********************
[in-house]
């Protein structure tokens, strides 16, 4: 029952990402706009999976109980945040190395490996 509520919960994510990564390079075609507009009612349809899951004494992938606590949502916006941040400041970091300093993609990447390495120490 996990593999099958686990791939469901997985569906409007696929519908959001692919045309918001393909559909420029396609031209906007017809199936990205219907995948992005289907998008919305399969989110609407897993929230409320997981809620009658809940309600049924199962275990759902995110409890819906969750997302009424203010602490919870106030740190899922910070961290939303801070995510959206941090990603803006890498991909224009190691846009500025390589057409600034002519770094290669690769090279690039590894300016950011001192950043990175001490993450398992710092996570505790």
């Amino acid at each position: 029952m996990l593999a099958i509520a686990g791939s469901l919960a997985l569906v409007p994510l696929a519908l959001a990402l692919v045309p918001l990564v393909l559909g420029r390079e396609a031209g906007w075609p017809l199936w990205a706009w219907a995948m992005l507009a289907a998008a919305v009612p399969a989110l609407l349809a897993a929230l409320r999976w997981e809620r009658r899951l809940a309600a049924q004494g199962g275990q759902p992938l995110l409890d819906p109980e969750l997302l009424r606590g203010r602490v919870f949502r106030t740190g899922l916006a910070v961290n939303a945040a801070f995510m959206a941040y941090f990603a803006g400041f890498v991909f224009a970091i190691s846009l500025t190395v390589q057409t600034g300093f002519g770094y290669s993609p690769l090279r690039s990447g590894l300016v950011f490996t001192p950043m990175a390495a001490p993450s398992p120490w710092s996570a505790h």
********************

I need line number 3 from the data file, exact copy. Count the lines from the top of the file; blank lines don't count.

């Amino acid at each position: 029952m996990l593999a099958i509520a686990g791939s469901l919960a997985l569906v409007p994510l696929a519908l959001a990402l692919v045309p918001l990564v393909l559909g420029r390079e396609a031209g906007w075609p017809l199936w990205a706009w219907a995948m992005l507009a289907a998008a919305v009612p399969a989110l609407l349809a897993a929230l409320r999976w997981e809620r009658r899951l809940a309600a049924q004494g199962g275990q759902p992938l995110l409890d819906p109980e969750l997302l009424r606590g203010r602490v919870f949502r106030t740190g899922l916006a910070v961290n939303a945040a801070f995510m959206a941040y941090f990603a803006g400041f890498v991909f224009a970091i190691s846009l500025t190395v390589q057409t600034g300093f002519g770094y290669s993609p690769l090279r690039s990447g590894l300016v950011f490996t001192p950043m990175a390495a001490p993450s398992p120490w710092s996570a505790h």